Bacterial Vaginosis (BV) is very common in the U.S. and around the world, but what is it? Every vagina produces a string of ‘good bacteria’ that helps to keep the inside clean, and helps protect it from other ‘bad bacteria’ getting inside.
What causes it?
Experts are not sure what the exact cause is, as BV has been known to happen randomly in some women, possibly even from improper cleaning after a bowel movement. However, it is also known to be more common in people who have multiple sex partners.
Douching can play a role in BV as well, since douches are a very strong cleanser – so strong, in fact – that they even clean out all the ‘good bacteria’ that the body works hard to create in order to protect the vagina from infection. Most doctors will tell women to avoid douches because of this.
Since the causes vary, this is not strictly an STD. Virgins can still get it, but the chances increase with the more sex partners you have.
What are the symptoms?
Symptoms are almost always present, and show up in the form of a white discharge from the vagina, usually accompanied by a foul odor.
How do you diagnose it?
To know for sure if you have BV, you need to see a doctor. The doctor will take a smear from the inside of the vagina and test it on-site or in a lab for acidity levels. These levels will give a positive or negative result for BV.
Bacterial Vaginosis can be cured easily with antibiotics. However, the antibiotics will not just kill the bad bacteria – they will kill the good bacteria too. This makes it likely for a recurring episode soon after. Because of this, many doctors will also prescribe natural probiotics to be taken at the same time to help the body produce the good bacteria faster to begin defending itself again. If BV is or becomes a regular problem for you, probiotics can be taken on a daily basis as a maintenance plan to prevent future cases of BV.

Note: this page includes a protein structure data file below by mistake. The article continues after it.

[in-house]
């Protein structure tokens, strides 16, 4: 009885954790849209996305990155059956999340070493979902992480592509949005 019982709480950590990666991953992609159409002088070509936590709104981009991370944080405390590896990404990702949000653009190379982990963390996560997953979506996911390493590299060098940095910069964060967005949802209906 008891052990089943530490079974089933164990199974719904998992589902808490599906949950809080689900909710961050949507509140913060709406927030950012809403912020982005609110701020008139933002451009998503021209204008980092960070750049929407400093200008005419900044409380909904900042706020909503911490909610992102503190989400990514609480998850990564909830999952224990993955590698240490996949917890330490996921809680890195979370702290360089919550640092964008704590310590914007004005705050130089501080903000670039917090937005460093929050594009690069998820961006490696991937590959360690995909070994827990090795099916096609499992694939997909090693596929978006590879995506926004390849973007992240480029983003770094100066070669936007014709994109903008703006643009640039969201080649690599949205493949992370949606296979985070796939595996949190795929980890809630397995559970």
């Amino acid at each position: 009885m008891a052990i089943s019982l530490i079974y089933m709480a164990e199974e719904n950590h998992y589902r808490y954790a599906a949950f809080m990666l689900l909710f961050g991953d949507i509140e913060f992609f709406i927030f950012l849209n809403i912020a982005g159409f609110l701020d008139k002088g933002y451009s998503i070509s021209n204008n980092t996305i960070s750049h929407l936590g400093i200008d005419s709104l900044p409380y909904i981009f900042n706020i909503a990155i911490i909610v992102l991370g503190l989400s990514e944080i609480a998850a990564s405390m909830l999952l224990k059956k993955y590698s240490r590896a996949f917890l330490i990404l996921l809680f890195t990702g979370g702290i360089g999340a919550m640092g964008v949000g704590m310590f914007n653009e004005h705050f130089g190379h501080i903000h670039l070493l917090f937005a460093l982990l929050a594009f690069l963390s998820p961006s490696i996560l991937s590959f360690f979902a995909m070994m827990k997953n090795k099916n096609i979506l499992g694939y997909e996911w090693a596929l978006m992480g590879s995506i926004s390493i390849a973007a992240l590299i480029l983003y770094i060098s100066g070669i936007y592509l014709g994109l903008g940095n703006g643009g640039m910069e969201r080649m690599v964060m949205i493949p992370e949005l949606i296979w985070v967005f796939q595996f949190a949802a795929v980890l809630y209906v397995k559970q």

If left untreated, BV will continue to get worse, with the discharge thickening and producing a more foul odor. BV can also put you at increased risk for transmitting or contracting the HIV virus if you are exposed. It also increases your susceptibility to contracting Herpes, Chlamydia, Gonorrhea and possibly other STDs if exposed to those as well. If you contract BV during a pregnancy, the untreated condition can lead to premature delivery.
Since most women produce some sort of discharge at some point during the month, be sure to take careful note of any changes so you can see a doctor and get it remedied quickly.